To his surprise, Betty closed her eyes and looked away momentarily. Then she faced him, lifting her chin.
       "We might have thought of something together," she said, surprisingly. "I did go along with you, after all."
       He retorted, "Betty, you didn't do anything wrong."
       "Didn't I?" she asked sharply. "You were doing something illegal and I supported it. I even surveyed the site for the memorial. I went along with it because it was for Victor—but dishonest is dishonest, no matter for what reason."
       There was no answer for that. By Sherwood reasoning, he'd gone beyond correcting something that really needed no correcting at all. No one was harmed by his money-skimming. The railroad got its advertising, the listeners enjoyed the program, he'd made his cache—which he then turned into the memorial fund. Heck, in family terms he'd been a saint. But with Betty it was different, as if all the rules of poker had been changed in mid-play.
       "I never thought of it that way," he answered quietly.
       Give it up, Scubby, the voices were saying in his ear, using Aunt Aggie's nickname. It won't work. Time to go on.
       As if she could hear them, Betty spoke up. "Let me ask you something, Scott. Why did you come back?"
       He answered without thinking, without calculation of what it would get him or what he would lose. "I like it here, Betty Roberts." He didn't elaborate but his voice went on in his head. I like Mackie's ridiculous jokes and the way Eugenia says hello in the mornings—after her cup of coffee, of course—and Mr. Foley going on and on about one thing or the other. I like Mr. Eldridge's cockeyed logic, Jeff's dedication, the way Gertie takes on Hilary...
       "Hell," he finished, "I even like Hilary Booth."
       When he realized he had actually said it aloud, he gave Betty his best grin. "You've got to admit she's a challenge."
       Not as much as sweet, upstanding, and smart Betty Roberts was, he knew. If she'd been a scam, a poker game, another girl in the Sherwood line of conquests, he would have been gone long before. Because in the end none of it was important—except for Betty.
       One victory for him: he'd made her smile.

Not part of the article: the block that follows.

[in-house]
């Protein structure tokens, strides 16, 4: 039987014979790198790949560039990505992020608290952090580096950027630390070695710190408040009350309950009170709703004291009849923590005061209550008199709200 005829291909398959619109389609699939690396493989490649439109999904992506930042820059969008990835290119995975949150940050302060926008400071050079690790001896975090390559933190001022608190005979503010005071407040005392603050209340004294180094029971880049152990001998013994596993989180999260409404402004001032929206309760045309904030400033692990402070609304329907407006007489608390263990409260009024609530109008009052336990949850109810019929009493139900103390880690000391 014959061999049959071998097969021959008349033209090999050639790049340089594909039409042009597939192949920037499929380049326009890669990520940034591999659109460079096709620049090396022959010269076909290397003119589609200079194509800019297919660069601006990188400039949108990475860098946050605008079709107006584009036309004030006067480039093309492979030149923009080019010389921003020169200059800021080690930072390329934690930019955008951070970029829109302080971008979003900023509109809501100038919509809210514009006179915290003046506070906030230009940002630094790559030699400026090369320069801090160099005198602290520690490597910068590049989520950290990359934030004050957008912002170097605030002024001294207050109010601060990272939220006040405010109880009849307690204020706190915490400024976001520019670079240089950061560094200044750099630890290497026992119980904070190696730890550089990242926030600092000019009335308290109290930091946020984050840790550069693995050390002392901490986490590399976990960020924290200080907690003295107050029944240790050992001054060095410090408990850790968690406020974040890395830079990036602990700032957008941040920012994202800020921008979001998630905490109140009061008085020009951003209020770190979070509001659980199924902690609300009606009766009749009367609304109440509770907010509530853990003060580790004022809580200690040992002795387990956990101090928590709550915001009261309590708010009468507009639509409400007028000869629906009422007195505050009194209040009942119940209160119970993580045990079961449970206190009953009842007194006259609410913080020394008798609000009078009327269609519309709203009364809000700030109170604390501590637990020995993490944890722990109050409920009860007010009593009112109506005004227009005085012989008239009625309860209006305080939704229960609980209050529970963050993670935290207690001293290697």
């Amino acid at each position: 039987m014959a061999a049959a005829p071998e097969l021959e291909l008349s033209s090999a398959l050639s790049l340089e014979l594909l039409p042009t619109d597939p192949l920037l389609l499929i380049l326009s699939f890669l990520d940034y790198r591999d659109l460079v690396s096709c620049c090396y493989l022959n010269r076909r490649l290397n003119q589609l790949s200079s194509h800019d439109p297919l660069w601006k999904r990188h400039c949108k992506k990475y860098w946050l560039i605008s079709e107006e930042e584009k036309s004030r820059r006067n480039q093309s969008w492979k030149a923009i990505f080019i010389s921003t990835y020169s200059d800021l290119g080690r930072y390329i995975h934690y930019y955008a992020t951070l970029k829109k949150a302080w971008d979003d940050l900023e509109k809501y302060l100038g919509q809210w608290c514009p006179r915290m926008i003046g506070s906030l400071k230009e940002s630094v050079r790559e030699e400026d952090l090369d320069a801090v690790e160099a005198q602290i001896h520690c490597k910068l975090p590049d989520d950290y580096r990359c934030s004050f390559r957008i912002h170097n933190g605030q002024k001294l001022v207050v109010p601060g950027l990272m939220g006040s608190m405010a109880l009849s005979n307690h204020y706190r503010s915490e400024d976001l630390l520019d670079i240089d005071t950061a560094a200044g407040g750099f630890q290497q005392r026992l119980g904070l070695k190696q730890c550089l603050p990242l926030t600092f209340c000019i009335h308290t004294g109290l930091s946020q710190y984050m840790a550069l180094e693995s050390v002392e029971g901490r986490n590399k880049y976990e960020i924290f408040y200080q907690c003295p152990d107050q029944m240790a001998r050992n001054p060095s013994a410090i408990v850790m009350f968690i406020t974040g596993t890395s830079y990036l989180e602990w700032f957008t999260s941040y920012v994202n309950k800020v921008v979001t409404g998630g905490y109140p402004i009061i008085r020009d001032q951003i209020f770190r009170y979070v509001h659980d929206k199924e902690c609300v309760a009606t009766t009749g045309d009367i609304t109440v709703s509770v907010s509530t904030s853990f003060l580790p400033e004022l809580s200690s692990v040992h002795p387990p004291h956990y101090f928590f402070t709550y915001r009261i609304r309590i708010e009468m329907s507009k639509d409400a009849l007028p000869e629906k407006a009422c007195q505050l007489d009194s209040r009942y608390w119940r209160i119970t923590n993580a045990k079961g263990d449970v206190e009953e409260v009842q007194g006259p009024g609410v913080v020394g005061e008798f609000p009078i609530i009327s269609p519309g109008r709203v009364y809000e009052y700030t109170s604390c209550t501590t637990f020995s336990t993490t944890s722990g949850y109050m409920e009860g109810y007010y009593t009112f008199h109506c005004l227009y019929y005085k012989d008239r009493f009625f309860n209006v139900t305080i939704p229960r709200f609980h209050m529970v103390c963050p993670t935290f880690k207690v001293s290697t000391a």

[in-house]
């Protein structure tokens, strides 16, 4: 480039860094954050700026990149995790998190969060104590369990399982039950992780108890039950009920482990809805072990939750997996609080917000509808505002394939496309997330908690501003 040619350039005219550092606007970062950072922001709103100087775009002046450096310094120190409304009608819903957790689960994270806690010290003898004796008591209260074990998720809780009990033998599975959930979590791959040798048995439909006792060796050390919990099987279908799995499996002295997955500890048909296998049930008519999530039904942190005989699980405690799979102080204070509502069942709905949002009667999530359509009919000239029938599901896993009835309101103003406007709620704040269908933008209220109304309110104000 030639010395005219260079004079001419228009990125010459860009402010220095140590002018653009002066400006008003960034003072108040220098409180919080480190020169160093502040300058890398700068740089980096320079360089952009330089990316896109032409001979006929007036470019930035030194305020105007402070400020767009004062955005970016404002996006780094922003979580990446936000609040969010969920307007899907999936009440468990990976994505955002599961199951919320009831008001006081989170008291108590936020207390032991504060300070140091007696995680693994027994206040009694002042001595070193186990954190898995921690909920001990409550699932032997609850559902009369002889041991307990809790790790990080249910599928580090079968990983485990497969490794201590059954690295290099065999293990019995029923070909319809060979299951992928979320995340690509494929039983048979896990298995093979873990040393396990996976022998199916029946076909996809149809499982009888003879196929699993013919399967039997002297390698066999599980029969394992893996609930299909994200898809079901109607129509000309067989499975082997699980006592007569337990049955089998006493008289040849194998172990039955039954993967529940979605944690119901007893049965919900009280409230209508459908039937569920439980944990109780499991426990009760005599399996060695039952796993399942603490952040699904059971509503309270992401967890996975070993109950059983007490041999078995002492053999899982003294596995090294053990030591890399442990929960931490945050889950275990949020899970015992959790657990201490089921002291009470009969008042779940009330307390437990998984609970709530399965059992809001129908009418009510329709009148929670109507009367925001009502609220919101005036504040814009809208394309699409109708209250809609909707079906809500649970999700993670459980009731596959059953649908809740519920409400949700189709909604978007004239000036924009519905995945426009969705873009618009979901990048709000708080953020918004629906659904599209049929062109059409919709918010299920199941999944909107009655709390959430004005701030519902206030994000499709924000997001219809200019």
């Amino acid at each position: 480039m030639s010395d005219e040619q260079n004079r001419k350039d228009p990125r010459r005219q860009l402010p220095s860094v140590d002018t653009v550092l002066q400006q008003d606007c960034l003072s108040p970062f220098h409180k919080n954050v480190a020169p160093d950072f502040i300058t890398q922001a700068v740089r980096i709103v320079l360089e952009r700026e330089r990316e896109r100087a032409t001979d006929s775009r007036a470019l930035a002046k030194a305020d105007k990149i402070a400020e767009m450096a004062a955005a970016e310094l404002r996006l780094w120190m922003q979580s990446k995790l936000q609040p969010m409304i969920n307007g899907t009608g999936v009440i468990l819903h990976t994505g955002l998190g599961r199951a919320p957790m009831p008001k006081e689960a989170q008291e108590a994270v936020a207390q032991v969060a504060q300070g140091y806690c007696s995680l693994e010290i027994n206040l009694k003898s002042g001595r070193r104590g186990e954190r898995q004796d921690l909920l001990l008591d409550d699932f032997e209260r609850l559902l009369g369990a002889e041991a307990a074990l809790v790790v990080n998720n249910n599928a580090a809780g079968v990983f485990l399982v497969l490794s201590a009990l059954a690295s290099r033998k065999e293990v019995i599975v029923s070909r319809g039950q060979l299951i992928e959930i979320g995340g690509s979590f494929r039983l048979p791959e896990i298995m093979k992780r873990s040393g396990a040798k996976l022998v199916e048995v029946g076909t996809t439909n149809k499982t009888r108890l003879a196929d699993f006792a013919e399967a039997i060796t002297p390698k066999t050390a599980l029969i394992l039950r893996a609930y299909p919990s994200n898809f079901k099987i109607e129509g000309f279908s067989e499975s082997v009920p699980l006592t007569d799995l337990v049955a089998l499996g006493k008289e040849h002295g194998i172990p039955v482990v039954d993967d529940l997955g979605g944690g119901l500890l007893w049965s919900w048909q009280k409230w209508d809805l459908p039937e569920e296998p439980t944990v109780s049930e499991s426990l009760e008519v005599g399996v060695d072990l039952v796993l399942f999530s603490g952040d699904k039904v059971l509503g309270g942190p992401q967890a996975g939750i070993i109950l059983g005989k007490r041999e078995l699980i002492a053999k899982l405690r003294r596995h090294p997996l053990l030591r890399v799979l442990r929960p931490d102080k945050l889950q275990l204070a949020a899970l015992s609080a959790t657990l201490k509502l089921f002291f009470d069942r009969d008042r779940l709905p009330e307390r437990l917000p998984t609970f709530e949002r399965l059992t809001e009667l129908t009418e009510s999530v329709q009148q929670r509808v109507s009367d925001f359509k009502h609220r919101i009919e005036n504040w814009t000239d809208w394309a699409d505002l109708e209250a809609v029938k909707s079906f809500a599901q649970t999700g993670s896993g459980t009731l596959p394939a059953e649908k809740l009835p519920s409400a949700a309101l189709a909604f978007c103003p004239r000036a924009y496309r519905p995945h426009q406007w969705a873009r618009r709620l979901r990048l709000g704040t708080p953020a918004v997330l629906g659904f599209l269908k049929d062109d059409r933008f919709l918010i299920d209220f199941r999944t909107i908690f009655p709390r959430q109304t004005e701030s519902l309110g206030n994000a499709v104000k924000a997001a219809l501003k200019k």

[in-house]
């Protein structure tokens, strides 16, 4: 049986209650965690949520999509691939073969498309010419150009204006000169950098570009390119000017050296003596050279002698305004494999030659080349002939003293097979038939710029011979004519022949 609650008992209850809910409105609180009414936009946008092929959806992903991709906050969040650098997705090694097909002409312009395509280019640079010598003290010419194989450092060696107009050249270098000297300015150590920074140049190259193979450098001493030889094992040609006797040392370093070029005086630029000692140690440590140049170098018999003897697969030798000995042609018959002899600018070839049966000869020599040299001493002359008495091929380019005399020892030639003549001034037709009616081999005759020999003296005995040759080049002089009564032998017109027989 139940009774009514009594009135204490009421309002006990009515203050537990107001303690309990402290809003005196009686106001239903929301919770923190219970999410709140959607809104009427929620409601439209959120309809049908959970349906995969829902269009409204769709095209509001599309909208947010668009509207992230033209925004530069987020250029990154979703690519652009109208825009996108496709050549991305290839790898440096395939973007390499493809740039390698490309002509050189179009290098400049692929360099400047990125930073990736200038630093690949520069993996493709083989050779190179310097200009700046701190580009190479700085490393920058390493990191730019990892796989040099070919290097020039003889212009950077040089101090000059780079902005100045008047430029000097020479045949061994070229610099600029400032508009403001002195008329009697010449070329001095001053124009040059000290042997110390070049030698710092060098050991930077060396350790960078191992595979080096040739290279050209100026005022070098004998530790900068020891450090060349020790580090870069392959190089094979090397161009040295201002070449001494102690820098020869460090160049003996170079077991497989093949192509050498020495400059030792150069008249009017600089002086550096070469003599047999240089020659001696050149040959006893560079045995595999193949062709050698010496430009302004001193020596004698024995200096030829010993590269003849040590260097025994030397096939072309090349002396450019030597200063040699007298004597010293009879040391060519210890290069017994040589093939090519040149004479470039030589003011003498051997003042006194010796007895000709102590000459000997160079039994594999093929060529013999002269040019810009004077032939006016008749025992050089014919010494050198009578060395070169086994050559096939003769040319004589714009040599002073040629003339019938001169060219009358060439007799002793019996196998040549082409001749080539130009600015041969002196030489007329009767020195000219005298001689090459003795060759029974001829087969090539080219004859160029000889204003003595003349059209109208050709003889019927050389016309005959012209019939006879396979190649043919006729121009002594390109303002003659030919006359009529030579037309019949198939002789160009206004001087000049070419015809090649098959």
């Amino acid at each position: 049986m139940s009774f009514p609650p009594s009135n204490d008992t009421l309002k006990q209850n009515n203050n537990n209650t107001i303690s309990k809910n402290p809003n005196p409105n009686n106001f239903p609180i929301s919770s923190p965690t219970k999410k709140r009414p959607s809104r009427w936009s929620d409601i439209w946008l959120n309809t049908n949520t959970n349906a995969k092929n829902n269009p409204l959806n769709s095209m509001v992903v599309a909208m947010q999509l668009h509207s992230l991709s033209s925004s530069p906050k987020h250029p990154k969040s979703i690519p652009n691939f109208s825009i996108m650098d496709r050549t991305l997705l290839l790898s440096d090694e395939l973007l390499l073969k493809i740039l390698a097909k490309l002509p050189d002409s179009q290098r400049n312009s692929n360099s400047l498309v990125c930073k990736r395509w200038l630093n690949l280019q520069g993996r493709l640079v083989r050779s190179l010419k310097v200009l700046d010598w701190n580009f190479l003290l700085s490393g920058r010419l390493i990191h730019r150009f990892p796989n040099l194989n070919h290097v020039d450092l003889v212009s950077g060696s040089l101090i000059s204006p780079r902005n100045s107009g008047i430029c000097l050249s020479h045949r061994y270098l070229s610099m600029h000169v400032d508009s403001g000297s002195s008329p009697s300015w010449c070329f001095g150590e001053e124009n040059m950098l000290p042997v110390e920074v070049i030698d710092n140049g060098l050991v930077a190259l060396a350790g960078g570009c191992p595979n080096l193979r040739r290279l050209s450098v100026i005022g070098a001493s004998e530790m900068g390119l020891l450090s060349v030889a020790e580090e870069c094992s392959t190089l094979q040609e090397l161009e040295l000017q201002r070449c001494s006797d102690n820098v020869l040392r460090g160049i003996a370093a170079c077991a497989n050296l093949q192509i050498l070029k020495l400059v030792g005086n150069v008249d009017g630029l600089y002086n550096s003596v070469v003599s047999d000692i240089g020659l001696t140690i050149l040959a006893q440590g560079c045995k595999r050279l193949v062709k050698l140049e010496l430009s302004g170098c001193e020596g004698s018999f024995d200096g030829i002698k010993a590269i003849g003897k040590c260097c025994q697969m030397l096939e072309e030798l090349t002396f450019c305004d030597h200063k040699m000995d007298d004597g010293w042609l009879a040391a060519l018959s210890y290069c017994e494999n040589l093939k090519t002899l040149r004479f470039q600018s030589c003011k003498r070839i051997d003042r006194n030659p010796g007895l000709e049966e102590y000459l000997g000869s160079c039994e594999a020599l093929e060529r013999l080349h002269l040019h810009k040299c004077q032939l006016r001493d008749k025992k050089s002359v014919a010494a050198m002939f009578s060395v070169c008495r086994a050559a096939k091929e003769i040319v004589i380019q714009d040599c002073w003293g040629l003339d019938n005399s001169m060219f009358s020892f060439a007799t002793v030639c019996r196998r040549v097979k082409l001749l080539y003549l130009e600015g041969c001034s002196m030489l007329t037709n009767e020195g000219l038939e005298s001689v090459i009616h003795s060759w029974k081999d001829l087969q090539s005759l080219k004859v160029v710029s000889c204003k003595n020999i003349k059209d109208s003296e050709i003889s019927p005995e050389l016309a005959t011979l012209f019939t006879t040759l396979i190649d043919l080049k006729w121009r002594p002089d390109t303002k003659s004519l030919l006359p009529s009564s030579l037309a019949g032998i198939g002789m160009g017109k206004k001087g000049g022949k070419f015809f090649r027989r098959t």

Automatically he looked at his watch, but this time for a reason. "Will you look at the time. I guess it's about time I go."
       "You'll miss your trolley," she agreed. "And you need to be here before eight a.m. tomorrow. Please don't forget."
       "From the side of my bed to Bedside Manor," he said jauntily. "See you then."
       With a burst of energy, he swung out of the Green Room and indeed was out the front door and halfway to the elevator when he realized he'd left his jacket behind. If he expected to bump into Betty on the way back in, he would have been sorely disappointed, but otherwise he retrieved his jacket without incident.
       The radio was still on in the Green Room, but now there were voices. Or rather a voice, utterly recognizable. Puzzled, Scott squinted through the window and an askew slat of blind.
       Betty was sitting on the arm of the couch, her hands clasped tightly in front of her, the scripts forgotten on the sofa.
       She was listening to Jonathan Arnold. And it almost looked as if she wanted to cry.
       He almost barged back in, ready to ask her why on earth she would be listening to that stinking turncoat. Then logic took over. Research. She was doing a lot of war-related scripts these days, and this was probably research. Betty was nothing if thorough. Anything she wrote about a swine like Jonathan Arnold would be nothing less than accurate.
       Silently, he tossed the jacket over his shoulder and headed for the door. That would probably be some story.
       He couldn't wait to hear it someday.